EXPERIENCE MA S L ENITSA F EST I VAL
February 12–18, 2018
The Maslenitsa Festival is celebrated in the eighth week before Easter, also known as the Orthodox Pascha, held during the last week before the beginning of Lent. This Eastern Slavic religious celebration is thought to be the oldest of its kind still going today, with historians tracing the tradition back to the 2nd century BCE. It has its origins in the pagan worship of Volos, the god of the earth, waters, forests and the underworld. Believers held this ancient sun festival to usher in the spring. One of the main events of the festival still involves the pagan ritual of burning a straw effigy – the “Lady Maslenitsa” – representing winter, in the hope of bringing a good harvest.
In keeping with Christian practice during Lent, indulgence is forbidden, so Maslenitsa is the last week eggs and dairy products are permitted, which has earned the festival its other names: Butter Week, Crepe Week, or Cheesefare Week. The iconic food of the festival is the blini, a local pancake, combining all the rich foods that believers will be denied in the ensuing weeks. They are drenched in toppings that include cream, caviar, and jam – and lots of of butter! Even the not-sohumble blini is another nod to pagan tradition: They’re round and warm – symbolic of the sun. It’s tradition for the first pancakes to be given to the less fortunate.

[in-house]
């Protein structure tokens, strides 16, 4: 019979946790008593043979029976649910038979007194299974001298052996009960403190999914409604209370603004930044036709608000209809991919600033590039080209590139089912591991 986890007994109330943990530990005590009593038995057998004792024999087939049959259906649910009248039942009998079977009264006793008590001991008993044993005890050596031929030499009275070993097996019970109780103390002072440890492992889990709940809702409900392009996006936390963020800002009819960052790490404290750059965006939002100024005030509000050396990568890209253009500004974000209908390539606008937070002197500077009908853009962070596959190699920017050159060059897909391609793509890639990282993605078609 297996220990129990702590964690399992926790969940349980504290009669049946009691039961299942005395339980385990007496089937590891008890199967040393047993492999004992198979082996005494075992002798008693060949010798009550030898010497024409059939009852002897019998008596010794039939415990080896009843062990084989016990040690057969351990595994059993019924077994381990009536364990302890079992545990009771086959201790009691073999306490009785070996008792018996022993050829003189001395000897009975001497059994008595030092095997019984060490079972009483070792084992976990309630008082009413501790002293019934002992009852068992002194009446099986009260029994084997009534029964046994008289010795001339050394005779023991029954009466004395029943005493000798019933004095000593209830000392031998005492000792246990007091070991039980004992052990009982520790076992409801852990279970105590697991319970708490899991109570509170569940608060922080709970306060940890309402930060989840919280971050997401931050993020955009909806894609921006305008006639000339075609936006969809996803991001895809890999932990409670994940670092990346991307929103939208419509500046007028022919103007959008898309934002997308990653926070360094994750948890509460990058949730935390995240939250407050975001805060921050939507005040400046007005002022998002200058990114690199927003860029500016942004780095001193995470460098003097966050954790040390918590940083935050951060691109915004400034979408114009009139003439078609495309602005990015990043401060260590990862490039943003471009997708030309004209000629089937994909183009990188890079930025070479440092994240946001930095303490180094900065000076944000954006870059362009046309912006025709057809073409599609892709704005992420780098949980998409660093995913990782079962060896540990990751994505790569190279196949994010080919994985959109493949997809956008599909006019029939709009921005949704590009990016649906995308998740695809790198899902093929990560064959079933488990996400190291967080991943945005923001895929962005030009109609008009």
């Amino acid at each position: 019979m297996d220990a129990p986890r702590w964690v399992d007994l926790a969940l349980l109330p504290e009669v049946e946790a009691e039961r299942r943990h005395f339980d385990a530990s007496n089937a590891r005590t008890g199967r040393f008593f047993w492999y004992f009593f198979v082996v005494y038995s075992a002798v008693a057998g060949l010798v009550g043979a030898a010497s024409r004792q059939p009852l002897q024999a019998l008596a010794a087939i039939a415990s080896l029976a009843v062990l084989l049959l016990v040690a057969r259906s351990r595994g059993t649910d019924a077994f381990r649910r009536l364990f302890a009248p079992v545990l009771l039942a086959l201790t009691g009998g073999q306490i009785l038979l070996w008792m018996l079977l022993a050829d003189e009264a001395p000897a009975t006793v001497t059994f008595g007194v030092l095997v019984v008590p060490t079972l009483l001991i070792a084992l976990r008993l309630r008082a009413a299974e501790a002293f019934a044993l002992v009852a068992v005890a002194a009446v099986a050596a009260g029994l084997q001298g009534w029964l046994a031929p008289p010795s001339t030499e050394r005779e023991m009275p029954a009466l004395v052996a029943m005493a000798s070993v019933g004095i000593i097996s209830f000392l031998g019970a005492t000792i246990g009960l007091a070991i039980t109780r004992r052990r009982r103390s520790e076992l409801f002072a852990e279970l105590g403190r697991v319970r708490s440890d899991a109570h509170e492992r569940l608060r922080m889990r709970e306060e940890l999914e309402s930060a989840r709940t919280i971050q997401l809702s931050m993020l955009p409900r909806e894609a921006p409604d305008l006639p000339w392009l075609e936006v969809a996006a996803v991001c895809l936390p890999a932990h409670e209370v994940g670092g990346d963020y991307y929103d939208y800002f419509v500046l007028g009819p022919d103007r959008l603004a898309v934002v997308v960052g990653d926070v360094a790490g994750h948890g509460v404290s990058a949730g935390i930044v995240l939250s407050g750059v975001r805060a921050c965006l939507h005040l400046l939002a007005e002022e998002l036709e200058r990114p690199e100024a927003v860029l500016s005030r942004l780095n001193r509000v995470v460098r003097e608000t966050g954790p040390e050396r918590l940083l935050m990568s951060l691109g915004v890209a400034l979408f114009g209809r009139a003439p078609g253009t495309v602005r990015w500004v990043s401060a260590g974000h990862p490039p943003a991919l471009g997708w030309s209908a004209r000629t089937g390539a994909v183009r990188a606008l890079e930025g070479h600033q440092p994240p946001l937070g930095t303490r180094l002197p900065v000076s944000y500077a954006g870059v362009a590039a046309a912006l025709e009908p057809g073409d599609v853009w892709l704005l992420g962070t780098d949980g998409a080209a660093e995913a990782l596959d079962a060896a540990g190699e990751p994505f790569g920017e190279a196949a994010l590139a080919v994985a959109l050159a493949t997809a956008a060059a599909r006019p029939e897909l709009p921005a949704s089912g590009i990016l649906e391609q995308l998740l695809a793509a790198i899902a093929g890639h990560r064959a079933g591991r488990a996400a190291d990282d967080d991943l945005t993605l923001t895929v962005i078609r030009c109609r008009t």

It’s also the time of fun and games and parties, with much dancing and music ahead of the more sober weeks when such frivolities are denied. Skomorokhi (clowns) take to the streets with their gusli (harps) and petrushka (traditional puppets), the streets teem with folklore enactments and vendors selling souvenirs.
While everyone looks forward to the onset of spring, it’s also a chance to indulge in the last of the winter fun with sleigh rides and snowball fights and general merriment. Some of the traditions are bit more on the wild side: Organised fistfights and dancing bears have been reported as part of some festival programmes. The indulgent party comes to a head on the Sunday, when it’s time for the repentance of sin ahead of the long fast.
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